By Ian Fraser
Published: The Sunday Times
Date: 19 July 2009
A company that numbers Tom Cross, chief executive of Dana Petroleum and Brian Wilson, the former energy minister, among its non-executive directors has come under fire for creating “false market” in its own shares after putting misleading information into the market.
Ken Olisa, a non-executive director of Thomson Reuters and founder of Restoration Partners, alleges that the Aim-listed boutique investment bank Parkmead Group, which specialises in the oil and gas sector, “has repeatedly failed to properly communicate with the market.”
Olisa, who stepped down as Parkmead’s chairman in February 2006, alleges that the company last year created a “false market” in its own shares. He said this happened because Parkmead issued an RNS statement in November 2007, saying that its former non-executive director David Mills would be making deferred payment of £1.97m to Parkmead by November 8, 2008. This related to Mills’s repurchase of one of Parkmead’s assets, Quayside Corporate Services, a provider of turnaround services, a transaction that was completed in November 2007. However, a year after the original RNS statement was issued, Parkmead released another RNS stating that the £1.97m was not, in fact, due until November 2012.
“It doesn’t matter if that was an error or whether they deliberately set out to mislead. What matters is that the regulatory authorities failed to intervene,” said Olisa. “Parkmead’s shares fell by 20% as a result of the second announcement, so there had clearly been a false market for over a year. There are very clear rules on Aim and in this case they were infringed. The trouble is the Aim regulator is not prepared to do anything about it – nor is the FSA.”
“Everyone who put money into Parkmead, including widows and the orphans, has lost money as a result of this and other corporate governance abuses by the company, but they don’t seem to have any recourse. The people whose job it is to enforce the regulations don’t see enforcement as particularly important. They are too preoccupied with systemic risk.”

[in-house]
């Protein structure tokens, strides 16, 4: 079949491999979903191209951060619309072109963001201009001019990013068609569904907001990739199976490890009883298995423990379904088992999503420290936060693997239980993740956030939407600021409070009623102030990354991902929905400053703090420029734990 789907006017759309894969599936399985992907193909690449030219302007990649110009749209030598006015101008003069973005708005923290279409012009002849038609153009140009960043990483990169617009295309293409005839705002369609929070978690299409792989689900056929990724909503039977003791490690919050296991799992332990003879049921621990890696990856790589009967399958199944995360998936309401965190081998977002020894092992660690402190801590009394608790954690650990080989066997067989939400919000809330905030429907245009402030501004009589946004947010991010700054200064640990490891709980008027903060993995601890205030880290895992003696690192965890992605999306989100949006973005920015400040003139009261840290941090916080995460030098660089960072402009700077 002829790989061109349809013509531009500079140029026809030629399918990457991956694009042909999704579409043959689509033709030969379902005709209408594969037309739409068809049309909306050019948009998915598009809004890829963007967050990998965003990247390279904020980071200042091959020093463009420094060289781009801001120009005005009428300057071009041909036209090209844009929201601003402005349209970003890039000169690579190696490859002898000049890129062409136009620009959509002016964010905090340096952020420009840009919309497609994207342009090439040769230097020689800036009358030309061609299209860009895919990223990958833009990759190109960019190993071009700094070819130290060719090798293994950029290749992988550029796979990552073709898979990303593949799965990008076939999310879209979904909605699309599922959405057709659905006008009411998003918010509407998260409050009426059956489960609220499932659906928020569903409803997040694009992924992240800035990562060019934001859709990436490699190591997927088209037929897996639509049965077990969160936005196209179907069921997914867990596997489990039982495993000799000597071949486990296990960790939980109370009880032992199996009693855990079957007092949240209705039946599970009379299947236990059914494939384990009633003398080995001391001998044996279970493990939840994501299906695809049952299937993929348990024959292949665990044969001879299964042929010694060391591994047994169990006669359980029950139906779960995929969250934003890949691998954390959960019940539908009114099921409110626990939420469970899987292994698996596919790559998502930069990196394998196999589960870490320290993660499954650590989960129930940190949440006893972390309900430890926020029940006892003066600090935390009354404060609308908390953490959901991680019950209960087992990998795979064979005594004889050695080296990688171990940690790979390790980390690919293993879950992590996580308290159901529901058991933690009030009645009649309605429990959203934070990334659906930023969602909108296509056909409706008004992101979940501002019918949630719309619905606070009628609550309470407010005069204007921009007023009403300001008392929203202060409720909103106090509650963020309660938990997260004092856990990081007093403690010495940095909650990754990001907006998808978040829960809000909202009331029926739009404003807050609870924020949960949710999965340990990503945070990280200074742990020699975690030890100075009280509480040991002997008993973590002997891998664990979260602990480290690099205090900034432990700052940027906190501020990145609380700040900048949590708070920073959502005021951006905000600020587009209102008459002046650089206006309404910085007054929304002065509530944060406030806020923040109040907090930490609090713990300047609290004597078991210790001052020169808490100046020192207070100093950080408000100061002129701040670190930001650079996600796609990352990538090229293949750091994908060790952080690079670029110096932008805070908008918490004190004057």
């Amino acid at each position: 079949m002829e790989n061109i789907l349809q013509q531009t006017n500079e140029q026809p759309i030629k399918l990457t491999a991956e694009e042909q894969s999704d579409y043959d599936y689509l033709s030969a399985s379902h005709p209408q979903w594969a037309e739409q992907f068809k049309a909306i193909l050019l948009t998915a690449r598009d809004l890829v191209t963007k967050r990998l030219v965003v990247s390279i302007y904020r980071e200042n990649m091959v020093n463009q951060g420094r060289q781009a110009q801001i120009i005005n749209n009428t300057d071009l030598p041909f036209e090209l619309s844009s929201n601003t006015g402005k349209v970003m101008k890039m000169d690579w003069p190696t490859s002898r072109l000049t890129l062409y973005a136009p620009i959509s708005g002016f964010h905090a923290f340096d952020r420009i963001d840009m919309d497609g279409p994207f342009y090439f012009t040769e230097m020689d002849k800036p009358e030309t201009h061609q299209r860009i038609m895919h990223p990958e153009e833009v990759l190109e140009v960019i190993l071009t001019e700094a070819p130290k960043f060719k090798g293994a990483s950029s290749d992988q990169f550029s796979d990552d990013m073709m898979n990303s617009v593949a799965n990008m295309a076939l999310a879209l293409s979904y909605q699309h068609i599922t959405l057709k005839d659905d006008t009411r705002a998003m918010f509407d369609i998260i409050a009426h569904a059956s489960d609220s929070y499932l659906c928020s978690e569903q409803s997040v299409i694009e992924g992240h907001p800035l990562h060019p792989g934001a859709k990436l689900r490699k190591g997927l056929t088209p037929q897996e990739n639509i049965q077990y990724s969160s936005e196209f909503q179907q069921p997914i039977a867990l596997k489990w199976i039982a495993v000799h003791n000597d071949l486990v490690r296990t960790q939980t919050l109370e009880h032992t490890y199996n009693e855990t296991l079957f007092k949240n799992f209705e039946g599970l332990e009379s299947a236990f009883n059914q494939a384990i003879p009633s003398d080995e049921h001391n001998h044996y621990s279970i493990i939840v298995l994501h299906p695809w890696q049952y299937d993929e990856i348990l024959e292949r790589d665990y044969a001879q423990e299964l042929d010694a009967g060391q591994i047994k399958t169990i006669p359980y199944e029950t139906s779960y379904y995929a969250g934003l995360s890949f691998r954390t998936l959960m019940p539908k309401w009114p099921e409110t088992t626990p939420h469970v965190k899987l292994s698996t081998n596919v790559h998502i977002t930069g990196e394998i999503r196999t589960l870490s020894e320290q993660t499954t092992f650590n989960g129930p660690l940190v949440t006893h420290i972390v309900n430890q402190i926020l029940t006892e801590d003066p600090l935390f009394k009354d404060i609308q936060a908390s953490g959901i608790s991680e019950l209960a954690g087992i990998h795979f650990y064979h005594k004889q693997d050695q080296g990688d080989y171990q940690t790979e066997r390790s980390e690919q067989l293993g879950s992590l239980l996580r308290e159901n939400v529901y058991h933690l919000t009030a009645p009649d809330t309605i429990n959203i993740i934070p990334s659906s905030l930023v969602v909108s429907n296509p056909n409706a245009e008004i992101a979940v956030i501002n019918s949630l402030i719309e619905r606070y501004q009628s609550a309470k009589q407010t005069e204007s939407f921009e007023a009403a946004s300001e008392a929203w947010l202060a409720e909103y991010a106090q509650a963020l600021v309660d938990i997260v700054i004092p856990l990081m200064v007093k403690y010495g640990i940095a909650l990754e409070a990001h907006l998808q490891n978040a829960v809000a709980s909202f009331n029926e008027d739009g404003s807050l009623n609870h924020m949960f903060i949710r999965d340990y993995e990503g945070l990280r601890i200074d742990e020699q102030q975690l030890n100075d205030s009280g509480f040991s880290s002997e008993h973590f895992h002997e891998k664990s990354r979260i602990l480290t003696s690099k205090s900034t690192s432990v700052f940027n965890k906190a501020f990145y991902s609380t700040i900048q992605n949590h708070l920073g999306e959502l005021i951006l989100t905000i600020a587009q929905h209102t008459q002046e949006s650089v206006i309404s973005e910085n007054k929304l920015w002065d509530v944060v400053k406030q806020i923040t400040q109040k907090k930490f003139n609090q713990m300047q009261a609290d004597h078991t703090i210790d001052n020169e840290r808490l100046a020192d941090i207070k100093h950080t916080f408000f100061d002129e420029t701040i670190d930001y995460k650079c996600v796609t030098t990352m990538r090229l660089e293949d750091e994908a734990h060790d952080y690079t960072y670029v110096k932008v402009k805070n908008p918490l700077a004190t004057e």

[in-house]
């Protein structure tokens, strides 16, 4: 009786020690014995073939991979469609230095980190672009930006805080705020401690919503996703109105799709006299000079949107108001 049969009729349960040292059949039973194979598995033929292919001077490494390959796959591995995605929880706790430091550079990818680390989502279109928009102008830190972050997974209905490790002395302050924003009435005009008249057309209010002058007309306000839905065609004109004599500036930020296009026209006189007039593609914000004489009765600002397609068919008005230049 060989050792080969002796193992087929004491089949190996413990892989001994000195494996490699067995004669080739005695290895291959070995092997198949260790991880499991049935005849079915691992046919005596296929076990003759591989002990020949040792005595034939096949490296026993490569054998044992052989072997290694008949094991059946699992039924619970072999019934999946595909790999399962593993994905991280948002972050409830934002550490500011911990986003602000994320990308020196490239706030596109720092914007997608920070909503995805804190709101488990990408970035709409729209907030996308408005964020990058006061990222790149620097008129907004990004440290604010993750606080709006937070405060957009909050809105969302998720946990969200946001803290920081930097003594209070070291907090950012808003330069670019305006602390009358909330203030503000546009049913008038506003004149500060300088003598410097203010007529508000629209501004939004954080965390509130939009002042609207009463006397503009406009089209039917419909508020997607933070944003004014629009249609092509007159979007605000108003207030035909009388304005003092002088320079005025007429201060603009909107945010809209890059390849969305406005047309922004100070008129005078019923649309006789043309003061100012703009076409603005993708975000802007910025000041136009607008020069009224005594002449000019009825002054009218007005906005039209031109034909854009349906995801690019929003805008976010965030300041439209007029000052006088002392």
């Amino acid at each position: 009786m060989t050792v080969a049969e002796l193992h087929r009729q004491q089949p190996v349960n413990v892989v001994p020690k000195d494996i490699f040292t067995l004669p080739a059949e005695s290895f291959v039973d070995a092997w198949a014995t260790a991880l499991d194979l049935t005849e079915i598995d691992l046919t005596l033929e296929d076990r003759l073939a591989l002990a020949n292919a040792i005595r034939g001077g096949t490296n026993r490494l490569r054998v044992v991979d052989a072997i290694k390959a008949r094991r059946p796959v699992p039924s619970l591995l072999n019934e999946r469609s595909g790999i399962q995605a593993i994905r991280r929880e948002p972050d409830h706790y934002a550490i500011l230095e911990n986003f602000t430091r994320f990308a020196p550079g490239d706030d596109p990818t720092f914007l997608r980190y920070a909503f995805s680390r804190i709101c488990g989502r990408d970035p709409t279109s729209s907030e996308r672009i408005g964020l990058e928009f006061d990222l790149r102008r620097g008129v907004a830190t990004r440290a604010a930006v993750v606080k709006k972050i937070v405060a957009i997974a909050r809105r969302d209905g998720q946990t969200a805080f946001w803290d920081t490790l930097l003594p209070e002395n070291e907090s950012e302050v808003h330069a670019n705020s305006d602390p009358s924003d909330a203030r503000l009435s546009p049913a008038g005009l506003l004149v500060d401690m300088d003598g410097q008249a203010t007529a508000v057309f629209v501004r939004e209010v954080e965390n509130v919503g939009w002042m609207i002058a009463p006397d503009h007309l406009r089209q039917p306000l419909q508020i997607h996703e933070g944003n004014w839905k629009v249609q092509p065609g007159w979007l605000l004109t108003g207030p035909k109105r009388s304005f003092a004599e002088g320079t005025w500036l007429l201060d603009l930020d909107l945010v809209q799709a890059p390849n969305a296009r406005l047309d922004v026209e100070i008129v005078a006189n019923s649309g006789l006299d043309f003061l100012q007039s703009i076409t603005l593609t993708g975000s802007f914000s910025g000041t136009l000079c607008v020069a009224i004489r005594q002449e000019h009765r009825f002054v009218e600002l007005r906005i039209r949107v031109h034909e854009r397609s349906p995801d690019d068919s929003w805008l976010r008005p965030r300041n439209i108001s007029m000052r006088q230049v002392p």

Richard Thomson, head of corporate finance at Parkmead’s nominated adviser Charles Stanley Securities, claimed that the date in the initial RNS had been a “typographical error”. “That was an unfortunate error by the board of Parkmead. There was nothing Machiavellian about it.” In a letter to Olisa, he said: “The company accepts it was their error. A cock-up, yes, a conspiracy no.”
Thomson said that Parkmead’s decision to dispose of Quayside in November 2007 has turned out to be “a good call”, given the subsequent controversy over the company. Quayside, which is still owned by Mills but now thought to be dormant, has recently come under scrutiny over alleged malpractice in its handling of “distressed” HBOS assets and its relationship with former director of high-risk at Bank of Scotland Corporate, Lynden Scourfield, who left the bank in April 2007 following “over-generous lending”. Quayside and Scourfield’s activities have been the subject of a File on 4 documentary on Radio 4, and were the subject of a debate in the House of Commons on June 2.
A spokesman for Parkmead, which changed its name from Interregnum in May 2006, said: “An error was made in the initial disposal announcement that was not picked up. As soon as it was identified an announcement about it was made and that all the relevant authorities were made aware.” Thomson said that Olisa’s complaint had been investigated by the Aim regulator and that “the file is now closed”.
An edited version of this article was published in The Sunday Times on July 19th, 2009.